- - Sunday, April 22, 2012


MONTPELIER — Vermont is embroiled in a debate about ending the philosophical exemption that allows parents to have their children skip childhood immunizations required for attending school.

The state Senate voted 25-4 recently to end the exemption, while the House has voted 93-36 to preserve it.

Vermont has among the highest number of parents who exempt their children from immunizations. State health officials say Vermont had 102 pertussis cases from January through the first week of April, more than were reported in the state all last year.

Opponents of the exemption say vaccines have eradicated diseases such polio in the United States.

But some vocal vaccine skeptics say it should be up to parents whether to get their children immunized.


Arpaio speech made fun of federal investigations

PHOENIX — An audio recording has surfaced of an Arizona sheriff joking at a Texas fundraiser for an anti-illegal immigration group about his refusal to cooperate in a racial-profiling investigation.

Maricopa County Sheriff Joe Arpaio ridicules politicians who sought the probe and displayed contempt toward federal authorities who were — and are still — investigating him on two fronts.

In the September 2009 speech in Houston, Sheriff Arpaio boasted of arresting hundreds of illegal immigrants after politicians and federal investigators started to pick apart his patrols. “After they went after me, we arrested 500 more just for spite,” the self-proclaimed “America’s toughest sheriff” said.

In an interview Thursday, Sheriff Arpaio defended his comments before Texans for Immigration Reform as a collection of humorous off-the-cuff remarks intended merely to show that he wasn’t going to back down to critics. “These are not official, under-oath speeches,” Sheriff Arpaio said.

Elsewhere in the speech, Sheriff Arpaio makes the Justice Department the butt of his jokes, saying, “It usually takes them two years to open a letter up and then another two years to buy the airline ticket.”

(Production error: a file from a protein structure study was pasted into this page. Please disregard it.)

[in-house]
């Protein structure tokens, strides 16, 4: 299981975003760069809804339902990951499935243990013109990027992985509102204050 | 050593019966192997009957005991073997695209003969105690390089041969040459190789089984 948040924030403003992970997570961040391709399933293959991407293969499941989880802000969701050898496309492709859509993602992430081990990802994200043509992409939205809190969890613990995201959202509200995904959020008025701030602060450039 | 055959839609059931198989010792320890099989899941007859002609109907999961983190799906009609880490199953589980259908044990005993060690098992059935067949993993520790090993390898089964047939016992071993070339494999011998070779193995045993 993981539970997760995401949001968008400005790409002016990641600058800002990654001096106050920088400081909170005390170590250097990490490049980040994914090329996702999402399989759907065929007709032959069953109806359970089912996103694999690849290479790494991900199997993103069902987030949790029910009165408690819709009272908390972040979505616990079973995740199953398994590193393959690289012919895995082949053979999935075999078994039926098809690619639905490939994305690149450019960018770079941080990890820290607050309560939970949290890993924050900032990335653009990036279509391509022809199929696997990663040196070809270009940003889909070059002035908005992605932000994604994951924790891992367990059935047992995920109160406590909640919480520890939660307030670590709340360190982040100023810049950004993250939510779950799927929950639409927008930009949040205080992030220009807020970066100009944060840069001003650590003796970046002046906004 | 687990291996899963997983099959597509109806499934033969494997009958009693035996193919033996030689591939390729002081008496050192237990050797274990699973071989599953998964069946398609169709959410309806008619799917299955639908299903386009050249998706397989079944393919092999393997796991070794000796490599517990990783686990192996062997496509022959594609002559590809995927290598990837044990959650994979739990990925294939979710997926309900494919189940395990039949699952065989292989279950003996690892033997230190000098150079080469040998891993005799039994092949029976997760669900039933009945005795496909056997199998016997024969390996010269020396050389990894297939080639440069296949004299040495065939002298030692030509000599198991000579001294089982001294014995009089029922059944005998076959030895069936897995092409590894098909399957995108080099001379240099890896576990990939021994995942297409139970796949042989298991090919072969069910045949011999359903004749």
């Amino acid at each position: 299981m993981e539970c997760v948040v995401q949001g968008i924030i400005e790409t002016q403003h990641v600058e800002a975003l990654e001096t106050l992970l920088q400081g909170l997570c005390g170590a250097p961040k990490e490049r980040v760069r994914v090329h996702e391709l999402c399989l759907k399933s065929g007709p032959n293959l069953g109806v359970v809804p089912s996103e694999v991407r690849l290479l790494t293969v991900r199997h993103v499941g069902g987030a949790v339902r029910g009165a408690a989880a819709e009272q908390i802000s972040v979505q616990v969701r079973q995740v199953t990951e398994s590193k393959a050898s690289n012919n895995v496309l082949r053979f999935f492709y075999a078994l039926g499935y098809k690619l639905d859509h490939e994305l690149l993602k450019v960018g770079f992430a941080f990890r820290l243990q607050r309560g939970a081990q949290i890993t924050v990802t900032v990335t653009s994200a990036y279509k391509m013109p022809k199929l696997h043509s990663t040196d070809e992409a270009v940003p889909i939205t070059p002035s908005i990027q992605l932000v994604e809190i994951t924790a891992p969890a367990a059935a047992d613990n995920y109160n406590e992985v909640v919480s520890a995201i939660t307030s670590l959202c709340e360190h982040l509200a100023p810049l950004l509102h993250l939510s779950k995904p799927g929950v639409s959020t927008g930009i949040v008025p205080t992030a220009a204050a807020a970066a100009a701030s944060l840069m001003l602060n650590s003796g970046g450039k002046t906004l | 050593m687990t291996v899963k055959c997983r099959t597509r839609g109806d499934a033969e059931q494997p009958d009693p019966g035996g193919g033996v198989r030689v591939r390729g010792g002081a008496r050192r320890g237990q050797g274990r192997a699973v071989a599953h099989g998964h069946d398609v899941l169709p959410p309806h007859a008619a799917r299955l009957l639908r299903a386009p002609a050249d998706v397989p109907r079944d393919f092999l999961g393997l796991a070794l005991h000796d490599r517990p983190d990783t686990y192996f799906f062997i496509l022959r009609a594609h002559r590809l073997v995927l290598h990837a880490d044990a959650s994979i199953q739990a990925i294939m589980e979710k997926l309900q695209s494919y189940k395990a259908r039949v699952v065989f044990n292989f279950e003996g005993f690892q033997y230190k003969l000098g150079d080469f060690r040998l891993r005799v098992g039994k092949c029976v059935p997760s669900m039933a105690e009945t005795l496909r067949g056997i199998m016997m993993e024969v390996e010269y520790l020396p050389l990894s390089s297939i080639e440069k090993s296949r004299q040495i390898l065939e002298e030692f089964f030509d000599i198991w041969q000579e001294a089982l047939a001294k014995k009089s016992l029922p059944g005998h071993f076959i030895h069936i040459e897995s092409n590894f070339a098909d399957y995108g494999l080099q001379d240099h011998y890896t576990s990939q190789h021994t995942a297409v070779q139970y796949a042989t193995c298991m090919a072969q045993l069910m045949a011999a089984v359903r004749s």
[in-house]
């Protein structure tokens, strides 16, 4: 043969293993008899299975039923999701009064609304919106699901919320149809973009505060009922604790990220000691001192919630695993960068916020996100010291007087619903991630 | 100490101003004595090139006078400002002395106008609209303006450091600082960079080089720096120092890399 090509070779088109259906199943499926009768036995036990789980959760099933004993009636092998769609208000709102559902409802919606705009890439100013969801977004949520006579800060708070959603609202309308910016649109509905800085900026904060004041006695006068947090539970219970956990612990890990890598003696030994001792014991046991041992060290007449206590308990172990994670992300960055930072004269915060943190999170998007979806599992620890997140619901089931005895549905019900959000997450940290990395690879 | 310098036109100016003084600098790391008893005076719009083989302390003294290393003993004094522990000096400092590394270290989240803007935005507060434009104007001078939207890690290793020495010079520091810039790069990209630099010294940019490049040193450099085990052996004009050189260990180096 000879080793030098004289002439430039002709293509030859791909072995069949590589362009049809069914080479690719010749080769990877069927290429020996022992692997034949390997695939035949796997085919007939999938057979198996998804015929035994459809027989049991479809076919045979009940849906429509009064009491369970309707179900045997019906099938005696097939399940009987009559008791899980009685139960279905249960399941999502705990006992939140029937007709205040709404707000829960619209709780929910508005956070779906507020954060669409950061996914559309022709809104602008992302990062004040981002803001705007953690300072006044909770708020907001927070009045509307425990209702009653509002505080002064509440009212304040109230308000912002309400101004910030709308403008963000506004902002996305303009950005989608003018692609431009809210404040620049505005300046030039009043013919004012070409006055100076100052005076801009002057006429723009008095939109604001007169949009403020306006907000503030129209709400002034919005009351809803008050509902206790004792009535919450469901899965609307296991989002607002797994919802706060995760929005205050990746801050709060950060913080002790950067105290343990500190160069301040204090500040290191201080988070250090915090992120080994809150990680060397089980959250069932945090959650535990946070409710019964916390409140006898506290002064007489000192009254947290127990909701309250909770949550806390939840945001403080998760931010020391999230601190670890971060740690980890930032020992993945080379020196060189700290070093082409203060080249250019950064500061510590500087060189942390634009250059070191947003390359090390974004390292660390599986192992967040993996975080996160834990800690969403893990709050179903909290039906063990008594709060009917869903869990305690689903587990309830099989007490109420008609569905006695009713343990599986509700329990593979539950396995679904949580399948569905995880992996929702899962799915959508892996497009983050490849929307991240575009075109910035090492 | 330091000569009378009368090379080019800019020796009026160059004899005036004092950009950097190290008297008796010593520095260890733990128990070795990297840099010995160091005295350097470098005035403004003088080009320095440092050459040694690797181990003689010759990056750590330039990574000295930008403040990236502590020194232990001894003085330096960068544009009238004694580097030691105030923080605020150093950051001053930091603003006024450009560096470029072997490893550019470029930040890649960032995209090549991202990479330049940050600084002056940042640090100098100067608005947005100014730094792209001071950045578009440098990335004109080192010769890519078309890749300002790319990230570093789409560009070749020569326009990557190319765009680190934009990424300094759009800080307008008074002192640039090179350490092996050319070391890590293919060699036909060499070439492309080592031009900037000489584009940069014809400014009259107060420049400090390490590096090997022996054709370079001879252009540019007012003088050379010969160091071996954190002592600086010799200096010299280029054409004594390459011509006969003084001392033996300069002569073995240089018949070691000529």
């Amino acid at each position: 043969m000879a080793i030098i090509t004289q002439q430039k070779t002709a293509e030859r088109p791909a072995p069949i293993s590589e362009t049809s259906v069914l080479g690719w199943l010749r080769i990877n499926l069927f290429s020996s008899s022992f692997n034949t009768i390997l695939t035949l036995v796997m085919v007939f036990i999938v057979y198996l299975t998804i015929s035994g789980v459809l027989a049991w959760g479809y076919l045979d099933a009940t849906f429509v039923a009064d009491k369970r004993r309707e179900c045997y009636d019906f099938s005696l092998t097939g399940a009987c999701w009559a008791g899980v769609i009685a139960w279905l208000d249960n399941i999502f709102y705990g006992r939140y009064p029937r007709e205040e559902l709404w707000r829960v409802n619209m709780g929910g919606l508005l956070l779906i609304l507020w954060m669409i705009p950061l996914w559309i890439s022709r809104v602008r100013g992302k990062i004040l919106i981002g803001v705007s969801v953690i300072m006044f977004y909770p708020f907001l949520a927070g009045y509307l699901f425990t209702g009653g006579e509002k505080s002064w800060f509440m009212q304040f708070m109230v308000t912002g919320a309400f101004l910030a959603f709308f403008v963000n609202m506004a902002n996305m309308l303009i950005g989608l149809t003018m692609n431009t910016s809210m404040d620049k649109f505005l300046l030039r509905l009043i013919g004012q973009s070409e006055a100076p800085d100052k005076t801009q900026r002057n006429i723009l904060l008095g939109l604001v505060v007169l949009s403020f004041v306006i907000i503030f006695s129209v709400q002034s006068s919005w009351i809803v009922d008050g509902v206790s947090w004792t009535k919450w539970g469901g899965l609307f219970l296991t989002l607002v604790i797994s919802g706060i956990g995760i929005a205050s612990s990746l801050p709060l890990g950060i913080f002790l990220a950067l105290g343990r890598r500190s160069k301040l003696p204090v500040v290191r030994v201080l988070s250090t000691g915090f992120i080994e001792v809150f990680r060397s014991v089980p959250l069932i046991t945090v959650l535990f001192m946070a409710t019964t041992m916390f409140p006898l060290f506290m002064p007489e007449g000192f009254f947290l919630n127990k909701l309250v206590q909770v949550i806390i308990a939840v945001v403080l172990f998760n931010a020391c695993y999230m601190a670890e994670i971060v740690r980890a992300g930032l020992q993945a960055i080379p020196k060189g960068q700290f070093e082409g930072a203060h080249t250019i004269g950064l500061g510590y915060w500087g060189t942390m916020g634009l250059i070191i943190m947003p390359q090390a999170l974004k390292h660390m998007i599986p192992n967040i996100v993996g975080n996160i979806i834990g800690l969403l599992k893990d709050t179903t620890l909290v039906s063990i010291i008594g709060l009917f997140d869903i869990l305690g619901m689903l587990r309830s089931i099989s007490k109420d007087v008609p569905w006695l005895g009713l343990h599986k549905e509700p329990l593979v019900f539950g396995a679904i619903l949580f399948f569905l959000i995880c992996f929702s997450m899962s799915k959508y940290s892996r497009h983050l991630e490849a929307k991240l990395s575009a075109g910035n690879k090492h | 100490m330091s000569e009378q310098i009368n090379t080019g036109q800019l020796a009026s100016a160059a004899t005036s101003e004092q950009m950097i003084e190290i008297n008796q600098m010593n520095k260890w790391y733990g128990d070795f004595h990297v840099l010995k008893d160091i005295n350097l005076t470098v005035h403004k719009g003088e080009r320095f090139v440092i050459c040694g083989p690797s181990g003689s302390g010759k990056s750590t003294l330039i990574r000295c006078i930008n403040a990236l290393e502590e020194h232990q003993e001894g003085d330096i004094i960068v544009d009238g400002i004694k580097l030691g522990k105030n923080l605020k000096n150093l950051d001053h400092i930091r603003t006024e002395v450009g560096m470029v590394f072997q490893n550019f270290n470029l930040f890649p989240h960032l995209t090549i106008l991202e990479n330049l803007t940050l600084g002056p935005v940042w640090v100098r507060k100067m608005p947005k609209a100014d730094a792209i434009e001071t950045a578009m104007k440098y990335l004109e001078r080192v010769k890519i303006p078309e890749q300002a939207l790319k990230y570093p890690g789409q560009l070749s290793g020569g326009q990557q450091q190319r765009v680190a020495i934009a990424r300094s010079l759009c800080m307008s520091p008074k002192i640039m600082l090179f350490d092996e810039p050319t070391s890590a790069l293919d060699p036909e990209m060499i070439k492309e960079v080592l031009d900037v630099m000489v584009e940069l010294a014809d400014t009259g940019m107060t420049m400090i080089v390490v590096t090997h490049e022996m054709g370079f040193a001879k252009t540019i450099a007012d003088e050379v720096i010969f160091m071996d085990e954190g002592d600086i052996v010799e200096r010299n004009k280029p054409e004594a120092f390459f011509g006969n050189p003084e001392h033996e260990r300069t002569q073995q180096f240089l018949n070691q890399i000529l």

The dismissive comments in 2009 came as the U.S. Justice Department already had launched a civil rights probe of his trademark immigration patrols, and the FBI already was examining abuse-of-power accusations concerning the sheriff’s investigations of political foes.


Gov. Daniels bows out of VP sweepstakes

Republican Gov. Mitch Daniels of Indiana thought long and hard before deciding not to run for president. Now, with Mitt Romney the likely nominee, he is professing no interest in joining the GOP ticket as a vice-presidential candidate.

Mr. Daniels says that if Mr. Romney came calling, Mr. Daniels would “demand reconsideration” and send Mr. Romney a list of people he thinks would be better suited for the job.

Mr. Daniels tells “Fox News Sunday” that there is a lot of talent in the GOP and Mr. Romney will have a good pool to pick from.

The governor says he has promised the people in Indiana that he would serve out his second four-year term. He won election in 2004 and again in 2008.

Mr. Daniels says he likes “living up to the commitment, showing that it was real.”


Obama adviser views West Virginia as tough sell

A top adviser to President Obama’s campaign says he understands the political calculation behind West Virginia Sen. Joe Manchin’s announcement that he is not sure right now whether he will vote for his party’s candidate in November.

Obama strategist David Axelrod says he hopes the Democratic lawmaker ultimately will warm to Mr. Obama before the election.

Mr. Manchin, who also is up for re-election, is citing concerns about Mr. Obama’s economic and energy policies. West Virginia has voted Republican in the past three presidential elections.